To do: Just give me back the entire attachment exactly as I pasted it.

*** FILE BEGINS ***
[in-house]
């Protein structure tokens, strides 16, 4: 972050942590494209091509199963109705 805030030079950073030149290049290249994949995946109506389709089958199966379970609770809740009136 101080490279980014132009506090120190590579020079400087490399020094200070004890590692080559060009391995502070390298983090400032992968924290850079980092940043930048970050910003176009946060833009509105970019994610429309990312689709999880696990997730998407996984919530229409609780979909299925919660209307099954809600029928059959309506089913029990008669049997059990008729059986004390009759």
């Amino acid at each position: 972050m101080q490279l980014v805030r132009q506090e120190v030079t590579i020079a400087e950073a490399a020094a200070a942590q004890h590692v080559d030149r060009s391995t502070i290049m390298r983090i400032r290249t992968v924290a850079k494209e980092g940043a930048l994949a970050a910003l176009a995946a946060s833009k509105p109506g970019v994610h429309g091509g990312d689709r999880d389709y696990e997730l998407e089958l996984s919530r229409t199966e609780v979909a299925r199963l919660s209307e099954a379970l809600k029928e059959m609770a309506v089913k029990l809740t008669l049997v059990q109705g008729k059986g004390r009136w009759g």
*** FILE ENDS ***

[in-house]
């Protein structure tokens, strides 16, 4: 972050942590494209091509199963109705 805030030079950073030149290049290249994949995946109506389709089958199966379970609770809740009136 101080490279980014132009506090120190590579020079400087490399020094200070004890590692080559060009391995502070390298983090400032992968924290850079980092940043930048970050910003176009946060833009509105970019994610429309990312689709999880696990997730998407996984919530229409609780979909299925919660209307099954809600029928059959309506089913029990008669049997059990008729059986004390009759």
């Amino acid at each position: 972050m101080q490279l980014v805030r132009q506090e120190v030079t590579i020079a400087e950073a490399a020094a200070a942590q004890h590692v080559d030149r060009s391995t502070i290049m390298r983090i400032r290249t992968v924290a850079k494209e980092g940043a930048l994949a970050a910003l176009a995946a946060s833009k509105p109506g970019v994610h429309g091509g990312d689709r999880d389709y696990e997730l998407e089958l996984s919530r229409t199966e609780v979909a299925r199963l919660s209307e099954a379970l809600k029928e059959m609770a309506v089913k029990l809740t008669l049997v059990q109705g008729k059986g004390r009136w009759g």